For all the stands, the total value of all the assortments was calculated, which ranged between 4506 and 7610 EUR ha−1 (mean 6098). Pearson’s coefficients were calculated for correlations between stand density and total timber value on the one hand and selected stand parameters on the other (Table 4). All the characteristics analysed had normal distributions at p = 0.05.
Stand density did not correlate with the stand’s merchantable volume or basal area. For correlations, arithmetic mean diameter was used, which depends on stand density. Quadratic mean diameter is more similar to basal area, which however does not correlate with density of the stand. A negative correlation was found with the arithmetic mean dbh, mean height and value of sawmill wood, while a positive correlation was found with the value of the pulpwood and value of the energy wood. The total value of the wood did not correlate significantly with the value of the pulpwood or value of the energy wood but was positively correlated with the arithmetic mean dbh, mean height, stand volume, basal area and value of the sawmill wood (Table 4, Fig. 3).
The correlation between stand density and total value of the wood was very weak and not statistically significant (R2 = 0.105, p = 0.159). Stand density was significantly correlated with the value of the sawmill wood (R2 = 0.280, p = 0.016), value of the pulpwood (R2 = 0.866, p < 0.001) and value of the energy wood (R2 = 0.918, p < 0.001).
As expected, the mean dbh of the trees on the experimental plots had a strong (p < 0.001) negative correlation with the stand density (Table 1). This association is commonly known and has been reported by multiple authors (e.g. Alegria 2011; Dean et al. 2013; del Río et al. 2001; Kuliešis et al. 2010; Mäkinen and Isomäki 2004a, 2004b; Moulinier et al. 2015; Nilsson et al. 2010; Tang et al. 2016; Zeide 2010).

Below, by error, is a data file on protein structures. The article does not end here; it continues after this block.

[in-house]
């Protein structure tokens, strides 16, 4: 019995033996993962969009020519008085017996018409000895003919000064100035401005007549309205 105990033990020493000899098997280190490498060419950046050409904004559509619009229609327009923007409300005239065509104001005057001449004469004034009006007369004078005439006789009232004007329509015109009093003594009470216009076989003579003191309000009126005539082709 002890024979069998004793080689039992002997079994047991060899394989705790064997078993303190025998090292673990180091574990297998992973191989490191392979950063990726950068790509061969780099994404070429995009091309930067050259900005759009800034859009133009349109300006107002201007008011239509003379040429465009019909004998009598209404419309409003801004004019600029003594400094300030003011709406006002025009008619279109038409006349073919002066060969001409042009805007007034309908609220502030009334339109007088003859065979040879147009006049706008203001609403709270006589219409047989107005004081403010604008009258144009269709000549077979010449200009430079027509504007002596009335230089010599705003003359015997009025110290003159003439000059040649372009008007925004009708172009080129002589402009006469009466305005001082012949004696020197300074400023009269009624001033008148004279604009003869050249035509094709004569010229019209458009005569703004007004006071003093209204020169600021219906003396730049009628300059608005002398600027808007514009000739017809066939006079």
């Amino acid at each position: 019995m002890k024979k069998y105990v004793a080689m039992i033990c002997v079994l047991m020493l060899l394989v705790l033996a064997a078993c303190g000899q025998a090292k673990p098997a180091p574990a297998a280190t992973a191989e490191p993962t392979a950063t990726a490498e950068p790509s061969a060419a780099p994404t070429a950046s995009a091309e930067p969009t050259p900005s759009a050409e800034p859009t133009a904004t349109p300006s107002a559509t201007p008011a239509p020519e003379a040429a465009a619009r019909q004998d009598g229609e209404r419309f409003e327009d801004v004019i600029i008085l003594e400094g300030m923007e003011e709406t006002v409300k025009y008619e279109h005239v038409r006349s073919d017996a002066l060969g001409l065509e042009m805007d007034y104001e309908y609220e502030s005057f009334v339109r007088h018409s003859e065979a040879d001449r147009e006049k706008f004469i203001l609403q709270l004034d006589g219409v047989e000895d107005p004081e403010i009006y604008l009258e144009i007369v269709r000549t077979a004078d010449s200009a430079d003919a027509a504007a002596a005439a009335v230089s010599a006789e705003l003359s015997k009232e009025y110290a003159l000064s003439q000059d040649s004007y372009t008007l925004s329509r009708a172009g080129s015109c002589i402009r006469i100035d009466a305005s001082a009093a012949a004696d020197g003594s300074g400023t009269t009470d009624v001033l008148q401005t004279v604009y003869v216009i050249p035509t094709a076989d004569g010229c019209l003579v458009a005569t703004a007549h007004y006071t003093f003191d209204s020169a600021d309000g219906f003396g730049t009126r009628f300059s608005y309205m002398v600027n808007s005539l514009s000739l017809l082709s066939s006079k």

The mean tree height was also negatively correlated with stand density. The correlation was significant but weaker (p = 0.026) than with dbh. Similar results were obtained by other authors, who reported that height was not as strongly correlated with stand density as dbh (Mäkinen and Isomäki 2004a; Stankova and Shibuya 2007; Valinger et al. 2000) or even that there was no correlation at all (Mäkinen et al. 2005).
No correlation was found between stand density and either stand basal area or merchantable volume (Table 1). Similar volumes of wood were found in all the stands analysed despite the differences in stand density (between 476 and 836 trees per hectare). This result confirmed the hypothesis that site quality ultimately determines the optimal level of productivity, i.e. similar volumes of mature stands, within a certain range of tree numbers and individual tree volumes.
When analysing the relationship between stand density and volume or basal area, two important factors need to be considered: (1) the age of the stand; and (2) the time from last thinning. For factor (1), the number of trees decreases, while volume and basal area increase with age. Therefore, density and basal area may be strongly correlated in stands of different ages (Gizachew and Brunner 2011). Comparisons between stands of different densities, but similar ages, yield different results. In these cases, basal area is not dependent on stand density, as corroborated by the present study and by other authors (Curtis et al. 1997; del Río et al. 2008). For factor (2), the heavier the thinning, the lower the number of trees remaining. Therefore, greater thinning intensity is associated with larger decreases in stand volume and basal area. These differences are only compensated for after several years, due to the intense growth of the remaining trees (Gizachew and Brunner 2011; Latham and Tappeiner 2002).